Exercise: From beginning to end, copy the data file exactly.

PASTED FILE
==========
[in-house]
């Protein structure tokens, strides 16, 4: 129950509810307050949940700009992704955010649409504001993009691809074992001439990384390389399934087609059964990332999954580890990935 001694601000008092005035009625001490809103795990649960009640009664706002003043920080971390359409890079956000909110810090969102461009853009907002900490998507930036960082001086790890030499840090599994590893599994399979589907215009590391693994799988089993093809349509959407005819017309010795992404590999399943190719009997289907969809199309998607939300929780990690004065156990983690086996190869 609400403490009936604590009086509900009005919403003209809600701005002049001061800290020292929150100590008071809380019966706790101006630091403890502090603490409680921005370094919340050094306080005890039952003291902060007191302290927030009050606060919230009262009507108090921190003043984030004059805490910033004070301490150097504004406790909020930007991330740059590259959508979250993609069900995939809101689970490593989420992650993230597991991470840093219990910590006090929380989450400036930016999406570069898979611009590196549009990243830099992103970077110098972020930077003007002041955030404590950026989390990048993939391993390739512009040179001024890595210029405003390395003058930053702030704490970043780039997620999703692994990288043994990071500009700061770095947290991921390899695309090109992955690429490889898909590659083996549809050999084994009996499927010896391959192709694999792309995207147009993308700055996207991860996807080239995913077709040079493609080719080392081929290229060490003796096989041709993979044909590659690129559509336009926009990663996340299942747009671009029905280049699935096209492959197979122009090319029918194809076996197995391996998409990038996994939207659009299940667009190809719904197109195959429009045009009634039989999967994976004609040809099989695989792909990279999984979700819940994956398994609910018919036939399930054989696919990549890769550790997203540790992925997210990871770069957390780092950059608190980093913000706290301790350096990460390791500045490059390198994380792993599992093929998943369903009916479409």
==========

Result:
[in-house]
């Protein structure tokens, strides 16, 4: 129950509810307050949940700009992704955010649409504001993009691809074992001439990384390389399934087609059964990332999954580890990935 001694601000008092005035009625001490809103795990649960009640009664706002003043920080971390359409890079956000909110810090969102461009853009907002900490998507930036960082001086790890030499840090599994590893599994399979589907215009590391693994799988089993093809349509959407005819017309010795992404590999399943190719009997289907969809199309998607939300929780990690004065156990983690086996190869 609400403490009936604590009086509900009005919403003209809600701005002049001061800290020292929150100590008071809380019966706790101006630091403890502090603490409680921005370094919340050094306080005890039952003291902060007191302290927030009050606060919230009262009507108090921190003043984030004059805490910033004070301490150097504004406790909020930007991330740059590259959508979250993609069900995939809101689970490593989420992650993230597991991470840093219990910590006090929380989450400036930016999406570069898979611009590196549009990243830099992103970077110098972020930077003007002041955030404590950026989390990048993939391993390739512009040179001024890595210029405003390395003058930053702030704490970043780039997620999703692994990288043994990071500009700061770095947290991921390899695309090109992955690429490889898909590659083996549809050999084994009996499927010896391959192709694999792309995207147009993308700055996207991860996807080239995913077709040079493609080719080392081929290229060490003796096989041709993979044909590659690129559509336009926009990663996340299942747009671009029905280049699935096209492959197979122009090319029918194809076996197995391996998409990038996994939207659009299940667009190809719904197109195959429009045009009634039989999967994976004609040809099989695989792909990279999984979700819940994956398994609910018919036939399930054989696919990549890769550790997203540790992925997210990871770069957390780092950059608190980093913000706290301790350096990460390791500045490059390198994380792993599992093929998943369903009916479409």